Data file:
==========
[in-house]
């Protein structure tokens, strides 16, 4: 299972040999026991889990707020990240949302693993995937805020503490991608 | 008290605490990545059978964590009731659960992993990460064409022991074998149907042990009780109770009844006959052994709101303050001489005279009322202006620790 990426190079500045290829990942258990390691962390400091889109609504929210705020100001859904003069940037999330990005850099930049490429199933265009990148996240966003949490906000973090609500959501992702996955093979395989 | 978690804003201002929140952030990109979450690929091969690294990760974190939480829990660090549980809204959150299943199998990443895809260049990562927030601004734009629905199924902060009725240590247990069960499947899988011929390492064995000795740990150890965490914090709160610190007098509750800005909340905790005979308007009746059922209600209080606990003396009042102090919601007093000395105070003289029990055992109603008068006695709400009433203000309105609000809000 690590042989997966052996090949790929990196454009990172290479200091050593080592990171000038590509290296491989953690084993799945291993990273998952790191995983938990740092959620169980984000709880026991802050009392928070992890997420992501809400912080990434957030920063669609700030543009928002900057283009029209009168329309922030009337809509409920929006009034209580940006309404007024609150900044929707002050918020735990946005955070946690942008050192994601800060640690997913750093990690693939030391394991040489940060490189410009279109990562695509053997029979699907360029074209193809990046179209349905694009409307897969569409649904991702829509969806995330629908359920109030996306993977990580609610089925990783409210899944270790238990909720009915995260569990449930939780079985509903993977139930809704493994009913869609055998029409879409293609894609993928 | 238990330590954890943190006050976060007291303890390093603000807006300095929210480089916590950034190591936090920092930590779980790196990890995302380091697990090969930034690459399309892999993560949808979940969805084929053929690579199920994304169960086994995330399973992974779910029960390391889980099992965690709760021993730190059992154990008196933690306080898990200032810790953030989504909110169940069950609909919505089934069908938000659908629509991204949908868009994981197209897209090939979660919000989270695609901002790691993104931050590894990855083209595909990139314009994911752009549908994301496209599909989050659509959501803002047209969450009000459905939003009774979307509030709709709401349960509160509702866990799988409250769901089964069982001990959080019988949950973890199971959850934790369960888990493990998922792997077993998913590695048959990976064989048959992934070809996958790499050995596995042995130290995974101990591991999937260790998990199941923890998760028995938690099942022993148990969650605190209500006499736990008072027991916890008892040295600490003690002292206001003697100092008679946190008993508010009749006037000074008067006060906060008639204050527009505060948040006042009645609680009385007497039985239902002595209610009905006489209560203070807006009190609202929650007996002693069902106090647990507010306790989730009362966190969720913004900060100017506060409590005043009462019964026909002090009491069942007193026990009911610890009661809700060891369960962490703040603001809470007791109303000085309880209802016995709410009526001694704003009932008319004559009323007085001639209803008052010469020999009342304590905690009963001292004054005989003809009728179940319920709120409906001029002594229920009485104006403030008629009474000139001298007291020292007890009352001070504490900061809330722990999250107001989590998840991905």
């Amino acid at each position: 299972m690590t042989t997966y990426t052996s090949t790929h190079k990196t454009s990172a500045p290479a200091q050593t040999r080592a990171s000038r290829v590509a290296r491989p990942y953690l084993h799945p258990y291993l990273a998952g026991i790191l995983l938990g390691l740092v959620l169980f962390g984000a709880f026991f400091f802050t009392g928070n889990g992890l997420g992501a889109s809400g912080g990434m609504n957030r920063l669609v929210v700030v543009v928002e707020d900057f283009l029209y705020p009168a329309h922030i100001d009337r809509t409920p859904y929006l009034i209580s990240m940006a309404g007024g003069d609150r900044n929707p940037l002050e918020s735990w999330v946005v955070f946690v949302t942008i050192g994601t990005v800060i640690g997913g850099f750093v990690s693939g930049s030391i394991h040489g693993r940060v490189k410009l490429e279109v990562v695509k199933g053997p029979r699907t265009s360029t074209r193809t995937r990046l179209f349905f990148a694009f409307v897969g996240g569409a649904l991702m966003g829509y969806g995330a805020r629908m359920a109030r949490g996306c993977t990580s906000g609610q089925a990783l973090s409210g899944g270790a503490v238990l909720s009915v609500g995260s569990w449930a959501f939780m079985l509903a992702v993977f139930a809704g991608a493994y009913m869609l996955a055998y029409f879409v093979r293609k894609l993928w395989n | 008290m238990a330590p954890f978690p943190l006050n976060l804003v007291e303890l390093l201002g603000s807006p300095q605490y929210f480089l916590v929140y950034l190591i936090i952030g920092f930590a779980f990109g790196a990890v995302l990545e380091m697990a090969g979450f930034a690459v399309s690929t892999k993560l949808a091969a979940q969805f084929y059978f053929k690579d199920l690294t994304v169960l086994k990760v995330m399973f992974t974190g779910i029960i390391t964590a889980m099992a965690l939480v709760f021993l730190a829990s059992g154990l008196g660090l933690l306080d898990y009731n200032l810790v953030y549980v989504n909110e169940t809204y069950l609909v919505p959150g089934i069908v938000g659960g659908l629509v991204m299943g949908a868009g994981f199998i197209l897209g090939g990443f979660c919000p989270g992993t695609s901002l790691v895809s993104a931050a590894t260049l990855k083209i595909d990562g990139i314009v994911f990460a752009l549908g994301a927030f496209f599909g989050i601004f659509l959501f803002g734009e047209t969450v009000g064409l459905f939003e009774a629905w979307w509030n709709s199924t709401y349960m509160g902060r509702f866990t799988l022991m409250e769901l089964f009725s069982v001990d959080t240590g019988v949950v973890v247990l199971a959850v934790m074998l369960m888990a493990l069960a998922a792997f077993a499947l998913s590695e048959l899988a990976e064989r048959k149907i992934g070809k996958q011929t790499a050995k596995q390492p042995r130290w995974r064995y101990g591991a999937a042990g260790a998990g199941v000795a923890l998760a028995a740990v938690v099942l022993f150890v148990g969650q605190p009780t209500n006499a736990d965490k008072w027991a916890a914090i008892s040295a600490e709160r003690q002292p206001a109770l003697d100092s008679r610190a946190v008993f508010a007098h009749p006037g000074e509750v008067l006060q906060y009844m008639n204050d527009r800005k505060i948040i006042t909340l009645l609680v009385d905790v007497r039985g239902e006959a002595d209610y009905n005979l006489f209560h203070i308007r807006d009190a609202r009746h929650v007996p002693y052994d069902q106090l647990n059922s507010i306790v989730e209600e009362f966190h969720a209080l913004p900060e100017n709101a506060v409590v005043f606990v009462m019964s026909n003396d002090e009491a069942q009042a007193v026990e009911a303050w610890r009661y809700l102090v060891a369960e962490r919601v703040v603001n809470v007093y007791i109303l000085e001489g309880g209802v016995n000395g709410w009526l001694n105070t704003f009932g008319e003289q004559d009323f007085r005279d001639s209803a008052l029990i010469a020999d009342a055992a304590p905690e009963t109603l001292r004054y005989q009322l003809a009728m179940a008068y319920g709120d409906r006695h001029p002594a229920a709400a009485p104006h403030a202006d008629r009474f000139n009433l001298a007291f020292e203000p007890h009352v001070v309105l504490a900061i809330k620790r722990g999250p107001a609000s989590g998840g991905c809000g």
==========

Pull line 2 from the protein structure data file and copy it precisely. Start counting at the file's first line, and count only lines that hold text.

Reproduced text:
């Protein structure tokens, strides 16, 4: 299972040999026991889990707020990240949302693993995937805020503490991608 | 008290605490990545059978964590009731659960992993990460064409022991074998149907042990009780109770009844006959052994709101303050001489005279009322202006620790 990426190079500045290829990942258990390691962390400091889109609504929210705020100001859904003069940037999330990005850099930049490429199933265009990148996240966003949490906000973090609500959501992702996955093979395989 | 978690804003201002929140952030990109979450690929091969690294990760974190939480829990660090549980809204959150299943199998990443895809260049990562927030601004734009629905199924902060009725240590247990069960499947899988011929390492064995000795740990150890965490914090709160610190007098509750800005909340905790005979308007009746059922209600209080606990003396009042102090919601007093000395105070003289029990055992109603008068006695709400009433203000309105609000809000 690590042989997966052996090949790929990196454009990172290479200091050593080592990171000038590509290296491989953690084993799945291993990273998952790191995983938990740092959620169980984000709880026991802050009392928070992890997420992501809400912080990434957030920063669609700030543009928002900057283009029209009168329309922030009337809509409920929006009034209580940006309404007024609150900044929707002050918020735990946005955070946690942008050192994601800060640690997913750093990690693939030391394991040489940060490189410009279109990562695509053997029979699907360029074209193809990046179209349905694009409307897969569409649904991702829509969806995330629908359920109030996306993977990580609610089925990783409210899944270790238990909720009915995260569990449930939780079985509903993977139930809704493994009913869609055998029409879409293609894609993928 | 238990330590954890943190006050976060007291303890390093603000807006300095929210480089916590950034190591936090920092930590779980790196990890995302380091697990090969930034690459399309892999993560949808979940969805084929053929690579199920994304169960086994995330399973992974779910029960390391889980099992965690709760021993730190059992154990008196933690306080898990200032810790953030989504909110169940069950609909919505089934069908938000659908629509991204949908868009994981197209897209090939979660919000989270695609901002790691993104931050590894990855083209595909990139314009994911752009549908994301496209599909989050659509959501803002047209969450009000459905939003009774979307509030709709709401349960509160509702866990799988409250769901089964069982001990959080019988949950973890199971959850934790369960888990493990998922792997077993998913590695048959990976064989048959992934070809996958790499050995596995042995130290995974101990591991999937260790998990199941923890998760028995938690099942022993148990969650605190209500006499736990008072027991916890008892040295600490003690002292206001003697100092008679946190008993508010009749006037000074008067006060906060008639204050527009505060948040006042009645609680009385007497039985239902002595209610009905006489209560203070807006009190609202929650007996002693069902106090647990507010306790989730009362966190969720913004900060100017506060409590005043009462019964026909002090009491069942007193026990009911610890009661809700060891369960962490703040603001809470007791109303000085309880209802016995709410009526001694704003009932008319004559009323007085001639209803008052010469020999009342304590905690009963001292004054005989003809009728179940319920709120409906001029002594229920009485104006403030008629009474000139001298007291020292007890009352001070504490900061809330722990999250107001989590998840991905």